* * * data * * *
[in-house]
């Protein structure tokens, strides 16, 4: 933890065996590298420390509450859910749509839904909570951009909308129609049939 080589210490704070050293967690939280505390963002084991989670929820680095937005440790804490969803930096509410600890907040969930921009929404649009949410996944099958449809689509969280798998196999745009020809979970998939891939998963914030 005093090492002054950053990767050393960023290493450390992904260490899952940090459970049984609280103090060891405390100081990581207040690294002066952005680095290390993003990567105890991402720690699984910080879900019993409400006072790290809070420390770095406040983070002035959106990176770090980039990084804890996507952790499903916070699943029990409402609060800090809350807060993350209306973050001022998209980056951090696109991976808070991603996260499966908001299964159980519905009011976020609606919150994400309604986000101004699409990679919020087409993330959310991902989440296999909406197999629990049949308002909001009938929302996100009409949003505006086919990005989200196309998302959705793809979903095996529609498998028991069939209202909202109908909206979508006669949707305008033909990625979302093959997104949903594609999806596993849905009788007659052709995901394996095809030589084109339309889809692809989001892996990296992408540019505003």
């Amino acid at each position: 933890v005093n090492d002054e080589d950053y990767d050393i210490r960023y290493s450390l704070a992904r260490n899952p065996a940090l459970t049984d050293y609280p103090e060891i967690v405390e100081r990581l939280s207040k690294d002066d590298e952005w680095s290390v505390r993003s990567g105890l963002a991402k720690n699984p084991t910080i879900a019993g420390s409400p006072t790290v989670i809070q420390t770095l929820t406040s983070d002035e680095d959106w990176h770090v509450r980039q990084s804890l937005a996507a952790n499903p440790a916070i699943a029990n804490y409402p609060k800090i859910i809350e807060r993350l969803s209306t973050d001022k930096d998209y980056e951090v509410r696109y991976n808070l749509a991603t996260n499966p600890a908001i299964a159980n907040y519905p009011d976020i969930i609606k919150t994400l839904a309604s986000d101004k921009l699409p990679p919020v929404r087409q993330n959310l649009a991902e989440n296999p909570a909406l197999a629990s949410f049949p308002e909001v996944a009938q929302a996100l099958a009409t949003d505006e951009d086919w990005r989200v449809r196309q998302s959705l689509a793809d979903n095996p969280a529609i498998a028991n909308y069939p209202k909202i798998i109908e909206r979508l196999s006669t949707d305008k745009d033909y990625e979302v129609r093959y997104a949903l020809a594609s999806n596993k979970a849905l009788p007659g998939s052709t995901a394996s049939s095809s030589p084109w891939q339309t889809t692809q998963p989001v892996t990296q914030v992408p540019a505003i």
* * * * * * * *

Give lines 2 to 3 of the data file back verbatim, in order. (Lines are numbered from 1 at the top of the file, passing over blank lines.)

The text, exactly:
């Protein structure tokens, strides 16, 4: 933890065996590298420390509450859910749509839904909570951009909308129609049939 080589210490704070050293967690939280505390963002084991989670929820680095937005440790804490969803930096509410600890907040969930921009929404649009949410996944099958449809689509969280798998196999745009020809979970998939891939998963914030 005093090492002054950053990767050393960023290493450390992904260490899952940090459970049984609280103090060891405390100081990581207040690294002066952005680095290390993003990567105890991402720690699984910080879900019993409400006072790290809070420390770095406040983070002035959106990176770090980039990084804890996507952790499903916070699943029990409402609060800090809350807060993350209306973050001022998209980056951090696109991976808070991603996260499966908001299964159980519905009011976020609606919150994400309604986000101004699409990679919020087409993330959310991902989440296999909406197999629990049949308002909001009938929302996100009409949003505006086919990005989200196309998302959705793809979903095996529609498998028991069939209202909202109908909206979508006669949707305008033909990625979302093959997104949903594609999806596993849905009788007659052709995901394996095809030589084109339309889809692809989001892996990296992408540019505003």
């Amino acid at each position: 933890v005093n090492d002054e080589d950053y990767d050393i210490r960023y290493s450390l704070a992904r260490n899952p065996a940090l459970t049984d050293y609280p103090e060891i967690v405390e100081r990581l939280s207040k690294d002066d590298e952005w680095s290390v505390r993003s990567g105890l963002a991402k720690n699984p084991t910080i879900a019993g420390s409400p006072t790290v989670i809070q420390t770095l929820t406040s983070d002035e680095d959106w990176h770090v509450r980039q990084s804890l937005a996507a952790n499903p440790a916070i699943a029990n804490y409402p609060k800090i859910i809350e807060r993350l969803s209306t973050d001022k930096d998209y980056e951090v509410r696109y991976n808070l749509a991603t996260n499966p600890a908001i299964a159980n907040y519905p009011d976020i969930i609606k919150t994400l839904a309604s986000d101004k921009l699409p990679p919020v929404r087409q993330n959310l649009a991902e989440n296999p909570a909406l197999a629990s949410f049949p308002e909001v996944a009938q929302a996100l099958a009409t949003d505006e951009d086919w990005r989200v449809r196309q998302s959705l689509a793809d979903n095996p969280a529609i498998a028991n909308y069939p209202k909202i798998i109908e909206r979508l196999s006669t949707d305008k745009d033909y990625e979302v129609r093959y997104a949903l020809a594609s999806n596993k979970a849905l009788p007659g998939s052709t995901a394996s049939s095809s030589p084109w891939q339309t889809t692809q998963p989001v892996t990296q914030v992408p540019a505003i």